The Playwrights, Rewrites, Multiple Productions Series is a weekly series of interviews examining the process of developing a new play through a National New Play Network Rolling World Premiere as a part of their Continued Life of New Plays Fund. The series is produced by Thea Rodgers and Emma Weisberg. Visualizations are from HowlRound's community-powered New Play Map.
(Click on the image above to view the interactive new play journey of Agnes Under the Big Top.)
1. How did the different communities (creative team, location, audience) influence the development of Agnes Under the Big Top?
Mixed Blood (production 1) and Long Wharf (production 2) began rehearsals a day apart, so that was an unusual case. I directed the Mixed Blood production, and Eric Ting directed the Long Wharf production. Originally Eric was slated to direct both, but that became impossible with the scheduling overlap. It was really interesting, though; our spaces were so different, and with a play that has so much visual metaphor built into it—just the fact that the Mixed Blood production was alley-style, and the Long Wharf production was proscenium, resulted in drastically different productions. Which I loved. Also I had left the character of the Busker in the play intentionally open to interpretation, and that casting choice in every production has really affected the tone and the reality of the play.
Seeing the two versions back to back was an amazing lesson in the elasticity of the script, and also an amazing lesson in how one can build flexibility into a script. With this particular play, I very much wanted to leave room for the director's vision to finish the arc of the metaphor, and in Eric I had a director with a visual imagination far larger than mine. As we passed the script, the images, the ideas, back and forth, we found ways to let air into the script to make room for that kind of creativity, and even once we were both in rehearsals, I felt very protective of his freedom to venture outside of the text in that inspired way that he does.
So Eric's production, which was the proscenium production, had this inspired world on a train platform reality going on, with the Busker as a beat-boxing ghost in the subway creating all the train sounds, and lives passing back and forth like sliding doors, where the central conceit is that we're all on a platform. It was this staging conceit that resulted in probably the most extreme act of letting air and elasticity into the play—I wrote an alternate ending for the Long Wharf production because in their visual reality, it made no sense for the subway driver to deliver the final monologue from the top of the train. It's a slight variation on the ending we used at Mixed Blood, but a completely valid and right one for what was going on at Long Wharf, and both ending options have ended up in the published version. I really feel that the same way that the Busker will change the tone in each production, the staging metaphor is open to interpretation, and it was important to me to make room for that in future productions as well.
2. Did you re-write after the first premiere? Second?
I rewrote during rehearsals for the first premiere, a lot, and I shared all rewrites with the second premiere. The deal was that at a certain point, production #2 had the veto right on any rewrites, but they never exercised it. In one instance, after production #1 had opened and they still had two weeks of rehearsal to go on production #2, we actually adapted a scene rewrite to a combination of new scene and old scene because the actress was too far down a path with the old version to re-direct, and I ended up liking the combo version better, and that's what's in the printed edition. I did rewrites during those last couple of weeks of production #2, as well. And I think I did a sort of script-cleaning before production #3 to solidify all I'd learned in #1 & #2, but most of the rewriting I think was during actual rehearsals.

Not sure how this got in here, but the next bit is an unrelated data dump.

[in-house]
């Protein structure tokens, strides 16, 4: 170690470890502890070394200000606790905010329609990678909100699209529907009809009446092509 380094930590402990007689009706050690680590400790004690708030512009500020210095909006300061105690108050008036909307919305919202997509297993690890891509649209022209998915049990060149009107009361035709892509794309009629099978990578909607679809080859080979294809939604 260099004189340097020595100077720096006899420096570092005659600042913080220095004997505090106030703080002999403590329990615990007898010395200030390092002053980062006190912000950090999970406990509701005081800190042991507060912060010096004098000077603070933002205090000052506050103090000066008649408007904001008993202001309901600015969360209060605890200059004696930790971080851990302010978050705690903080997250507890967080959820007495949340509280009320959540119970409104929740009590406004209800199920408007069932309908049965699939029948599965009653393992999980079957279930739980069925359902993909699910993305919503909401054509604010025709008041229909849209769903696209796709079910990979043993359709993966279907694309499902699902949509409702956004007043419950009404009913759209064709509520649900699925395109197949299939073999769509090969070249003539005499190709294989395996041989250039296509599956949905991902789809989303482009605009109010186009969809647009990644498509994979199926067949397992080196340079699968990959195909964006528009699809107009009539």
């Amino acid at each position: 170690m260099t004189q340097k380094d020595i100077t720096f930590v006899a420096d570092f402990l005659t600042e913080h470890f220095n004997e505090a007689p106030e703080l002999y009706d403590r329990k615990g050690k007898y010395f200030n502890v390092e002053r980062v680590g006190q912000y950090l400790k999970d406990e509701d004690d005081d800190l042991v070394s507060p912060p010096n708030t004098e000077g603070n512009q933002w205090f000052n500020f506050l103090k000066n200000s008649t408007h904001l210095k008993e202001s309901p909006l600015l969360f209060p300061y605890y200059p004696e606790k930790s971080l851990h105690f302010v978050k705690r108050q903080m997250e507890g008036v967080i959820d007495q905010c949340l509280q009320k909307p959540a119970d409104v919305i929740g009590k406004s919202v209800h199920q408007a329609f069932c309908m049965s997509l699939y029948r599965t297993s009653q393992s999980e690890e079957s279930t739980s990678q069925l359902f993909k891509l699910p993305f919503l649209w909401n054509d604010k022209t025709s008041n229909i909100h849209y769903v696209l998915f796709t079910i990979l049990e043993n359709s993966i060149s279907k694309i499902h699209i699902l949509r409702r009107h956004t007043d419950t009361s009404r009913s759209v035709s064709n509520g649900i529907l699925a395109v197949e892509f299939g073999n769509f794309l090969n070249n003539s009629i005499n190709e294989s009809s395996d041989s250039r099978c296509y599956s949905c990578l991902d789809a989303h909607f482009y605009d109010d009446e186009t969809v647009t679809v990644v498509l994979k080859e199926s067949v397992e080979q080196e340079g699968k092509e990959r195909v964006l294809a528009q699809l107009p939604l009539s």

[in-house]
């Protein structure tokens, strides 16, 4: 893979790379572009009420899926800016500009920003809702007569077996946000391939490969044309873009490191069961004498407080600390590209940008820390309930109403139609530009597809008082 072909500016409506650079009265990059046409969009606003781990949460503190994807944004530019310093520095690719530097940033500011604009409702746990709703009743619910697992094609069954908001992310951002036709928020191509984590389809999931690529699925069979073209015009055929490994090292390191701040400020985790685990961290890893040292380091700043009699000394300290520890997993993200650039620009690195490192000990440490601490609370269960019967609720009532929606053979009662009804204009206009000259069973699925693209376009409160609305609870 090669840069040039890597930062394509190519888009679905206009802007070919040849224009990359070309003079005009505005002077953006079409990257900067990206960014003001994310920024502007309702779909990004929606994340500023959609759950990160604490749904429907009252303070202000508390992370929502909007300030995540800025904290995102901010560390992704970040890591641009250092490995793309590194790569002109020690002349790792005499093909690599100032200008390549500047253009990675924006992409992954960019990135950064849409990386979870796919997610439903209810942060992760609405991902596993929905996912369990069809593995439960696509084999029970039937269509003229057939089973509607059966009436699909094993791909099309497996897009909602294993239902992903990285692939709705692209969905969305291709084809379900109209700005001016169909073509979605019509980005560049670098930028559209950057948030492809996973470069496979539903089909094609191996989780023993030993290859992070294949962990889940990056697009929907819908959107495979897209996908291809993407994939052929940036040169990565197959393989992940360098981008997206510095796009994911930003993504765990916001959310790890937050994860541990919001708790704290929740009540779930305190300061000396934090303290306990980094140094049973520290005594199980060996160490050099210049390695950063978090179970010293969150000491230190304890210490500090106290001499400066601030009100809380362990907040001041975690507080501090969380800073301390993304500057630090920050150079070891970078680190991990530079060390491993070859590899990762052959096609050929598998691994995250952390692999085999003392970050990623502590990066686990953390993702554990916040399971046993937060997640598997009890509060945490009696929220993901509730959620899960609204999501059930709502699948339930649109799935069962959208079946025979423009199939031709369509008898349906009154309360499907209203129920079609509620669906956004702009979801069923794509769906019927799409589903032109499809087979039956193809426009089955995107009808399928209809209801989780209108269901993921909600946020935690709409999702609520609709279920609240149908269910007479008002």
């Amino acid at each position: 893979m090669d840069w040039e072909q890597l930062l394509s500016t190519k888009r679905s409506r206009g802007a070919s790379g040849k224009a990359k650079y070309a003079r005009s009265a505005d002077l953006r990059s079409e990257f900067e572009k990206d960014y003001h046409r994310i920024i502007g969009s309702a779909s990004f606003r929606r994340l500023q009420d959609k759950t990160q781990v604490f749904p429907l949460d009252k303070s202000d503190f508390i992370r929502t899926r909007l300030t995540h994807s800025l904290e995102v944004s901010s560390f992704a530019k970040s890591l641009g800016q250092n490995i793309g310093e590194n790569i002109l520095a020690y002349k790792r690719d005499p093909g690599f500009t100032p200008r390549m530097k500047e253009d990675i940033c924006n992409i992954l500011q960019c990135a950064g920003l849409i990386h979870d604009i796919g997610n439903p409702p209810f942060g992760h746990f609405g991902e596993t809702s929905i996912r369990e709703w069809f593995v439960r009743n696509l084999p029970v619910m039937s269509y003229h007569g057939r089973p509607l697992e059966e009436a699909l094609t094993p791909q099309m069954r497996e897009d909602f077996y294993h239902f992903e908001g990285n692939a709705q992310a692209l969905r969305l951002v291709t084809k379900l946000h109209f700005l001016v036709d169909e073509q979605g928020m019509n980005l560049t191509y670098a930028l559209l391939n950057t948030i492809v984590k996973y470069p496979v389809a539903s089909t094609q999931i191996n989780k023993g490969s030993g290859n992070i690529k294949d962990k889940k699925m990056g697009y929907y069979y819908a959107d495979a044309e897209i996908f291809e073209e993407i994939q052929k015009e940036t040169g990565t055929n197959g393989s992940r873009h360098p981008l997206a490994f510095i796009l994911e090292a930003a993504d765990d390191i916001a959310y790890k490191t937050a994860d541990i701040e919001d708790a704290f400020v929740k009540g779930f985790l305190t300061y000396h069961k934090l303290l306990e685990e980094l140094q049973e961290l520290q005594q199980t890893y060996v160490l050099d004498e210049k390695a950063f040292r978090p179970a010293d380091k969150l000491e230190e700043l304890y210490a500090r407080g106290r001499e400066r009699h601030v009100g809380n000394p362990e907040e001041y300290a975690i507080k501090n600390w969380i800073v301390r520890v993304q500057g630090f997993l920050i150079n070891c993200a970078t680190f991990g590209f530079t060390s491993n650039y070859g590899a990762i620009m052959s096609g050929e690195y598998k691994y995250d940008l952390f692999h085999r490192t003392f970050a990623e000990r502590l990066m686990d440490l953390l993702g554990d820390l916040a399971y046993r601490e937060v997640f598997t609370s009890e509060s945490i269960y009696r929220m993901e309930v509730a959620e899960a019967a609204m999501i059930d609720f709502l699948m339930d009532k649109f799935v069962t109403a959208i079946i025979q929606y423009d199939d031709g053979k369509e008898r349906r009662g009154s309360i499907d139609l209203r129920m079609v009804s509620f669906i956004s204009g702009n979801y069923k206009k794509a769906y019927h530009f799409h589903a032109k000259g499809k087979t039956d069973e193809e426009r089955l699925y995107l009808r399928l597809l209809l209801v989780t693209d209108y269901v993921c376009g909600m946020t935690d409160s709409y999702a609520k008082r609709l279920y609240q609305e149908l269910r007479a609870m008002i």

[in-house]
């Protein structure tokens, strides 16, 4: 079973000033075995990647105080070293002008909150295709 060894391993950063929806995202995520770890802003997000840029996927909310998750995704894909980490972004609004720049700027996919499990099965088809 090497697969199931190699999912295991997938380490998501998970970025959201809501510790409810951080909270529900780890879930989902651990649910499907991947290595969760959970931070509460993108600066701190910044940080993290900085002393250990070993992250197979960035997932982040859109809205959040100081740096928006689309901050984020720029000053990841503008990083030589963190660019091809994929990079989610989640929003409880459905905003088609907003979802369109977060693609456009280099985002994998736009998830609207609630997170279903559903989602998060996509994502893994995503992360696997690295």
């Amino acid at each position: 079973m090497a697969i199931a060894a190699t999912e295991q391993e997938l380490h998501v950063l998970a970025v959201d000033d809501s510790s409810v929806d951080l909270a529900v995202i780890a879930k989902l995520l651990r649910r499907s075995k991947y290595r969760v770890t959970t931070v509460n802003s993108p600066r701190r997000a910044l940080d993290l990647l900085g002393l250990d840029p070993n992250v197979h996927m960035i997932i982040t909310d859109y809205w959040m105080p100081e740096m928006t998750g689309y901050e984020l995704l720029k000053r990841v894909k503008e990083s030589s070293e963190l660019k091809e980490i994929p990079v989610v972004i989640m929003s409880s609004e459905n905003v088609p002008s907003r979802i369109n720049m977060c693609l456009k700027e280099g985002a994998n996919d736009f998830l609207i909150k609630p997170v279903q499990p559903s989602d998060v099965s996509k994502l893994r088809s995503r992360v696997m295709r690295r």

3. What’s one valuable experience you had during the rolling premieres that made a significant impact on your process?
I think just seeing two such completely different productions of the same play was a huge moment for me. It's something I couldn't have imagined, that it was possible to do it so completely differently and have it be so beautiful both ways. When you only have one shot at getting a play up and communicating it to people, it's easy to get precious and want to get it exactly right, exactly the way you picture it. But the way our process happened, I had the Mixed Blood production that in every way was exactly what I imagined, allowing me to test-drive my script in all the ways I needed to test-drive it, and then I got to go to Long Wharf and have my mind blown in ways I couldn't possibly have anticipated. It was pretty amazing.
4. How did the process at Long Wharf (in CT) and Borderlands (in AZ) contrast with Mixed Blood (MN), where you are in residence?
Well, I directed the Mixed Blood production and not the other two. I was there more. It was in my hometown, with audiences I've performed for, written for, directed for, for years. And with actors and designers I knew and handpicked. I've premiered almost every play I've ever written at Mixed Blood; it's inherently a different experience. It's home and family, with all that entails, both good and challenging.